Ask Sofia Da Costa what she remembers of the man who was her mother's boss for 11 years and she has just one word: 'Pancakes.'
As a little girl, Sofia — now 17 and hoping to start a medical degree in September — spent Saturday mornings perched in Harold Tickner's kitchen, tucking into piles of pancakes, while her mother Leonora pottered around with a duster.
'It was a treat which became a tradition,' smiles Leonora, 50. 'It started when Mr Tickner asked me to make pancakes. I was brought up in Portugal where we don't eat them, so I didn't have a clue. But Sofia had been learning how to make pancakes at school that week. So she came around and cooked them.
'Mr Tickner was thrilled. They sat there, maple syrup dripping onto their plates, chatting and laughing. It was just lovely.
'He was such a wise, kind gentleman. He had so much to teach Sofia and, like most elderly people, he loved being around children.'
The carer: Leonora Da Costa looked after Harold Tickner after the death of his wife in 2012. Days before Tickner's death in 2015 he gave his house and money to relatives even though he had made Leonora the main beneficiary of his will in 2014
It's one of many touching memories that Leonora — a merry-hearted woman who laughs easily — takes comfort in. However, like every aspect of her relationship with wealthy former banker Harold Tickner, it has come under the harshest of spotlights since the old man's death in 2015.
Leonora Da Costa, 50, is the cleaner who last week achieved a thumping, David-versus-Goliath court victory when a judge effectively gave her the go-ahead to pursue a claim on Mr Tickner's £500,000 home.
Harold had left most of his estate — including the house in Cambridge Road, Harrow — to Leonora in a will he made in 2014. But, just two weeks before his death from colon cancer, he made another will, disinheriting Leonora and leaving his financial assets of £15,000 to his daughter, Karen.
His home he gifted in a separate letter — signed the same day — to his nephew, retired criminal barrister Dennis Germain. Mr Germain witnessed the will with his wife, Jadwiga. She was the sole witness of the gift deed being executed.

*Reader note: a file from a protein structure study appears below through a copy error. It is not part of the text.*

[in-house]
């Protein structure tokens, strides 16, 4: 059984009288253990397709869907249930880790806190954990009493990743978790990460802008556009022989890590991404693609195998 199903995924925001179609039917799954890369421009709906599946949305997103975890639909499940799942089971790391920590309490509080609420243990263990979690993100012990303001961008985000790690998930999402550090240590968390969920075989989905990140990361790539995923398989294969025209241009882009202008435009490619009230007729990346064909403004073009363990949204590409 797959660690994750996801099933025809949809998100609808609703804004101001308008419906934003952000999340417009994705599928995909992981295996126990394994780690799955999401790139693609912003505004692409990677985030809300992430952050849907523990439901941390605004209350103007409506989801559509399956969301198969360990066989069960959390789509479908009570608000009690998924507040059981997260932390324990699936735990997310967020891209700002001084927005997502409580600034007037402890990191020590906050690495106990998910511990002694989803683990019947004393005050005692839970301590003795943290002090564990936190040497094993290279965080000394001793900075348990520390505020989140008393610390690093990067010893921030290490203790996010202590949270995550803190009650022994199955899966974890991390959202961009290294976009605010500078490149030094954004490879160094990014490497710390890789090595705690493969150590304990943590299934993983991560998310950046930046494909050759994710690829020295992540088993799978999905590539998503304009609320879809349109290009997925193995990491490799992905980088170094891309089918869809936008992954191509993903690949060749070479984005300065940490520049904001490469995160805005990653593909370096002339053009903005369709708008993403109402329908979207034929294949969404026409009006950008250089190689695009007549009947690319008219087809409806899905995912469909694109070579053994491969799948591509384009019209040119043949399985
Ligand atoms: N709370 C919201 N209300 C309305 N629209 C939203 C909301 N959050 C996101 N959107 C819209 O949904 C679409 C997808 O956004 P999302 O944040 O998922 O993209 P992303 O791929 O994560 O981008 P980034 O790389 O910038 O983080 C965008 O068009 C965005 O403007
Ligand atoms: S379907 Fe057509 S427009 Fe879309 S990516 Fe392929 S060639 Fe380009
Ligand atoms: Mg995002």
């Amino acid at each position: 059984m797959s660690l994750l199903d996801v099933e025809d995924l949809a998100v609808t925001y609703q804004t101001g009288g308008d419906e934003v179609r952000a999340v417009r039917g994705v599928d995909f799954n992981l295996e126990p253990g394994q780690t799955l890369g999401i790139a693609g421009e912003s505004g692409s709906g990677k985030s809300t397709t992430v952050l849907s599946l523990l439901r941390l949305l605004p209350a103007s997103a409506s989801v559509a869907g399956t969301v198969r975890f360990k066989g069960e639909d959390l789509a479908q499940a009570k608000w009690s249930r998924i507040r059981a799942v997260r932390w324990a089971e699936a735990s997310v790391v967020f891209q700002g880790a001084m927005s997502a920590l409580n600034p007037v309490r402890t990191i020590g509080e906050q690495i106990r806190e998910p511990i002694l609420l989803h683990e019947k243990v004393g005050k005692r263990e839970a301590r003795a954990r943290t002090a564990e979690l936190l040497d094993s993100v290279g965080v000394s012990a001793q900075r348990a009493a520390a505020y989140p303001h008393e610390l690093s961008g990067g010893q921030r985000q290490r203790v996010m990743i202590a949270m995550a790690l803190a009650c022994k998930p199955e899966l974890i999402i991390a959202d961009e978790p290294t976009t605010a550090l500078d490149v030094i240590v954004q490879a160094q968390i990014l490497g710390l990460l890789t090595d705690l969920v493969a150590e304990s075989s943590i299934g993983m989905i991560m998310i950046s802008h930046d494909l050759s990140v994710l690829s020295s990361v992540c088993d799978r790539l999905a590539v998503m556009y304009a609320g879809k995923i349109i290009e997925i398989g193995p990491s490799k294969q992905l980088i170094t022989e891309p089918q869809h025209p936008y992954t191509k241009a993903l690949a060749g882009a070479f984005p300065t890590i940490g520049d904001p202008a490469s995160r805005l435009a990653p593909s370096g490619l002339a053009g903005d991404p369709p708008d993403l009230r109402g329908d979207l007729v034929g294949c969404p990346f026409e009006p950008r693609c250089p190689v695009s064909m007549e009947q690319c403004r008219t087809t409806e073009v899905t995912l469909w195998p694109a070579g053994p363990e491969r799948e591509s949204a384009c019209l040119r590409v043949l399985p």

Last Monday, High Court Judge William Henderson ruled that Mr Tickner did not have the mental capacity to know what he was doing when he made that will just 16 days before his death in June 2015. Instead, the judge declared that there was 'no real doubt as to the validity' of the 2014 will.
Inevitably, the fallout has been explosive. Where there's a will, there's very often a war.
When I meet Leonora at the modest offices of her solicitors, Lincoln Harford, in Wembley, they are understandably cock-a-hoop after a four-year battle.
Leonora, 50, and her husband Eduardo, 53, who live in a simple three-bedroom house in Northwood Hills, Middlesex, would have faced financial ruin had they lost.
'We are thrilled for Leonora,' explains her solicitor Zaheer Khan. 'If the deceased lacks testamentary facility for the will, then the argument is very clear — it should be the same for the legal letter. We do not expect much opposition from Mr Germain.'
However, Leonora's mood is much more subdued. 'All I wanted was to honour Mr Tickner's wishes,' she says. 'He was very independent-minded and would have been furious to see all this. I did what anyone with a conscience would.'